On November 8, 2019, former Brazilian president Luiz Inácio Lula da Silva was released from prison after serving over five hundred days on dubious corruption charges that have since been dropped. Lula’s imprisonment had galvanized much of the international left, including many of its most recognizable figures. Jeremy Corbyn, Jean-Luc Mélenchon, Noam Chomsky, Argentine president Alberto Fernández all expressed enthusiastic support for Lula during his incarceration. His most vocal supporter in the US government during that dark time was, perhaps unsurprisingly, Senator Bernie Sanders.
Sanders has long championed the kind of working-class political project that Lula led for decades as the national face of the Workers’ Party (PT), which governed Brazil from 2003 until 2016. “During his presidency,” Bernie tweeted upon Lula’s release from prison, “Lula da Silva oversaw huge reductions in poverty and remains Brazil’s most popular politician. I stand with political and social leaders across the globe who are calling on Brazil’s judiciary to release Lula and annul his conviction.”
In a remarkable political turnaround, Lula now seems poised to win the presidential election this October, besting the far-right incumbent Jair Bolsonaro in every poll taken this year. And once again, Sanders is lending his voice to a growing chorus of observers in Brazil and abroad concerned about the fate of Brazilian democracy.
Bolsonaro has been all but announcing his intentions to subvert Brazilian democracy for months. In addition to calling for a greater military role in the vote-counting process, he has openly debased his country’s electoral institutions in the hopes of throwing a race that does not currently favor him into disarray. On July 18, he convened foreign diplomats stationed in Brazil and expounded on absurd and already debunked conspiracy theories about vulnerabilities in Brazil’s voting system. Thanks to Bolsonaro, in Brazil, like the United States, the idea that the voting system is routinely manipulated by corrupt officials and unscrupulous partisans has become a delusion of the right-wing hive mind. This cynical strategy has produced actual violence and could well lead to more.
Last month, Sanders and key staffers met with a delegation of Brazilian activists who urged Congress to pay attention to Bolsonaro’s actions and the presidential campaign in the world’s fourth-largest democracy. The visit was organized by the Washington Brazil Office (WBO), a new progressive think tank. (Full disclosure: I am a faculty fellow of the WBO and coeditor of its weekly election newsletter.)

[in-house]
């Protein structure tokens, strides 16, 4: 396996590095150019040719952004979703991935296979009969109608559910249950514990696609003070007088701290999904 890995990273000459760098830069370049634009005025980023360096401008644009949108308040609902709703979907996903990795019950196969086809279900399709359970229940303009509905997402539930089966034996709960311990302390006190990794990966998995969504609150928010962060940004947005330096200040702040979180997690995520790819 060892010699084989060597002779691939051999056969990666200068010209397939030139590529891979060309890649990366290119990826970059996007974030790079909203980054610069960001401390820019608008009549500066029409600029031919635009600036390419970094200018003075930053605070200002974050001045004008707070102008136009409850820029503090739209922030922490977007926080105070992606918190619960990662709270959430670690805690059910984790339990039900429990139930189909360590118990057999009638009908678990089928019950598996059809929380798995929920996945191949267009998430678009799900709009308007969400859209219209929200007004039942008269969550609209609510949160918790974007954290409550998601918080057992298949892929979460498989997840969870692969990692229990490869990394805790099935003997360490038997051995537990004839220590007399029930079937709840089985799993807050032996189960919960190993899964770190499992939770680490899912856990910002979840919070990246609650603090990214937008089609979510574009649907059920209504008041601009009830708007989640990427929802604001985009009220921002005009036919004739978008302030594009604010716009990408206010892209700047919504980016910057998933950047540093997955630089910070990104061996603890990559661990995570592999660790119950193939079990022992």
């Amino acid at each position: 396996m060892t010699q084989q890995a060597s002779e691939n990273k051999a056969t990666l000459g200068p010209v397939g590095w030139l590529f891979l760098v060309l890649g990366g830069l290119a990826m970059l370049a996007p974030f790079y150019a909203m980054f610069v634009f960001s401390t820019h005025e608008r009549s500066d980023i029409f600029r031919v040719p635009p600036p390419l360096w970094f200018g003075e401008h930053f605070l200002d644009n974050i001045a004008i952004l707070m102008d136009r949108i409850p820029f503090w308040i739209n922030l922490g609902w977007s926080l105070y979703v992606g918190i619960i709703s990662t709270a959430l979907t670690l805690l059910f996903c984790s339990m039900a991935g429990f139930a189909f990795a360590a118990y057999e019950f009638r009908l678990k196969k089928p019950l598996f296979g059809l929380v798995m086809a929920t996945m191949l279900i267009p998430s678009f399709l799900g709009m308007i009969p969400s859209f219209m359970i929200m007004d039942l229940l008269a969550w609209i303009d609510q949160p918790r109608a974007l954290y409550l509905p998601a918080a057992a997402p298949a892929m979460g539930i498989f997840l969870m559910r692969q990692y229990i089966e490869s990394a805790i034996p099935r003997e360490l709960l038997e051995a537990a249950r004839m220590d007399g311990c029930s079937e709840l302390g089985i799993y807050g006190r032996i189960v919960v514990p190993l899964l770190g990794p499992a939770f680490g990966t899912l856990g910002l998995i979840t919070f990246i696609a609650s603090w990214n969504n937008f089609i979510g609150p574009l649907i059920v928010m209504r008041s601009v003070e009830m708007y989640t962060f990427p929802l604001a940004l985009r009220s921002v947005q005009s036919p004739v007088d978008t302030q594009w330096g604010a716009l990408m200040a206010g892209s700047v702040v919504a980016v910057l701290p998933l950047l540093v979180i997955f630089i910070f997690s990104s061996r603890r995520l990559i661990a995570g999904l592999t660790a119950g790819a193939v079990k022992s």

Sanders has since said he will present a “Sense of the Senate” resolution after Congress is back in session next month to demonstrate “support for a free and fair election and call on the U.S. to break ties with Brazil if it’s led by an illegitimate regime.” The visiting activists, who work in areas like environmental protection, LGBTQ rights, indigenous resistance, and racial justice, also met with Maryland congressman Jamie Raskin, a vocal opponent of the January 6, 2021 Capitol riot.
Predictably, Bolsonaro supporters are decrying the WBO as a puppet of George Soros and — even more cynically given the US history of backing right-wing coups in the region — a fresh attempt at election manipulation by Washington. Still, Sanders seems to recognize the delicate nature of a US politician commenting on an election abroad. Asked why he is pushing “a non-binding resolution when he could put forward a bill with more teeth,” as Politico put it, Sanders replied that “this is a start . . . it’s important for the people of Brazil to know we’re on their side, on the side of democracy and we can go further.” The senator is surely wary of playing into Bolsonaro’s self-victimizing narrative that he is being targeted by a nefarious cabal of international leftists.
But solidarity is not imperialism — it is its antithesis. “It would be unacceptable for the United States to recognize and work with a government that actually lost the election,” Bernie argued after the meeting organized by the WBO. “It would be a disaster for the people of Brazil, and it would send a horrific message to the entire world about the strength of democracy.” With Lula comfortably ahead in the polls, there is little ambiguity in what Bernie is saying: the former president — who left office in 2011 with an approval rating in the eighties — should be allowed take power if so elected.
In a pleasant surprise, the Biden administration appears to be on the same page. In May, Reuters reported that CIA director William Burns explicitly urged top Brazilian officials to stop questioning their country’s ability to carry out a free and fair election. That the CIA would apparently weigh in on the side of democracy struck many as a welcome shift from its long history of supporting right-wing autocrats around the world. Others found the news either unconvincing, self-serving, or ridiculous.
The point, however, is not that the CIA are suddenly “the good guys,” as some skeptical commentators put it disbelievingly. It’s that the CIA — and, by extension, the Washington establishment — currently sees no benefit to its interests in President Jair Bolsonaro’s antidemocratic meddling. That’s objectively good news not only for the Brazilian left, but the vitality of Brazilian democracy.
There is a broad front emerging against Bolsonaro, both in Brazil and internationally, and it will have to continue from now, during the campaign, through Brazil’s inauguration day on January 1, 2023. Sanders, a lifelong champion of progressive and left-wing causes abroad, is a natural partner in this struggle. His forthcoming resolution is a welcome reminder that these bonds of solidarity must be built and maintained in union halls, international left organizations, and yes, even the corridors of power in Washington.